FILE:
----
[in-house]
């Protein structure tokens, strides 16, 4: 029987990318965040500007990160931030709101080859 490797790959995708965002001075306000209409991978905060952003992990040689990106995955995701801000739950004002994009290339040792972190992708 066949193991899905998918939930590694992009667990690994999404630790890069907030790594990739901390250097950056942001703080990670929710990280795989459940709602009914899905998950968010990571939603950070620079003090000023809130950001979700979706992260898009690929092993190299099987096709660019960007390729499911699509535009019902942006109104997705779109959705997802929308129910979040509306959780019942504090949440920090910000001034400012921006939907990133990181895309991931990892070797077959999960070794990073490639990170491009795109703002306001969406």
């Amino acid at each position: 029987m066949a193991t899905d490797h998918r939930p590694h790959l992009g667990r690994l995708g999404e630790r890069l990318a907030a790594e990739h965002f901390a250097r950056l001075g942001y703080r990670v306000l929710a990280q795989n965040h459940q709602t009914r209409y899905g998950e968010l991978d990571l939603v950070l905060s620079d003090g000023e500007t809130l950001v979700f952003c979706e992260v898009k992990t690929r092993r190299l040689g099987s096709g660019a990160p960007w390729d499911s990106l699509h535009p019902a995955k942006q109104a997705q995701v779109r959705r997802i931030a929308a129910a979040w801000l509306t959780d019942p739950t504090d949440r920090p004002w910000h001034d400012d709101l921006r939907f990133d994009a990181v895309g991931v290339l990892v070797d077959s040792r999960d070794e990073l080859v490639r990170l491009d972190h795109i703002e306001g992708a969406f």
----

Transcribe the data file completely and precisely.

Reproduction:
[in-house]
């Protein structure tokens, strides 16, 4: 029987990318965040500007990160931030709101080859 490797790959995708965002001075306000209409991978905060952003992990040689990106995955995701801000739950004002994009290339040792972190992708 066949193991899905998918939930590694992009667990690994999404630790890069907030790594990739901390250097950056942001703080990670929710990280795989459940709602009914899905998950968010990571939603950070620079003090000023809130950001979700979706992260898009690929092993190299099987096709660019960007390729499911699509535009019902942006109104997705779109959705997802929308129910979040509306959780019942504090949440920090910000001034400012921006939907990133990181895309991931990892070797077959999960070794990073490639990170491009795109703002306001969406």
């Amino acid at each position: 029987m066949a193991t899905d490797h998918r939930p590694h790959l992009g667990r690994l995708g999404e630790r890069l990318a907030a790594e990739h965002f901390a250097r950056l001075g942001y703080r990670v306000l929710a990280q795989n965040h459940q709602t009914r209409y899905g998950e968010l991978d990571l939603v950070l905060s620079d003090g000023e500007t809130l950001v979700f952003c979706e992260v898009k992990t690929r092993r190299l040689g099987s096709g660019a990160p960007w390729d499911s990106l699509h535009p019902a995955k942006q109104a997705q995701v779109r959705r997802i931030a929308a129910a979040w801000l509306t959780d019942p739950t504090d949440r920090p004002w910000h001034d400012d709101l921006r939907f990133d994009a990181v895309g991931v290339l990892v070797d077959s040792r999960d070794e990073l080859v490639r990170l491009d972190h795109i703002e306001g992708a969406f």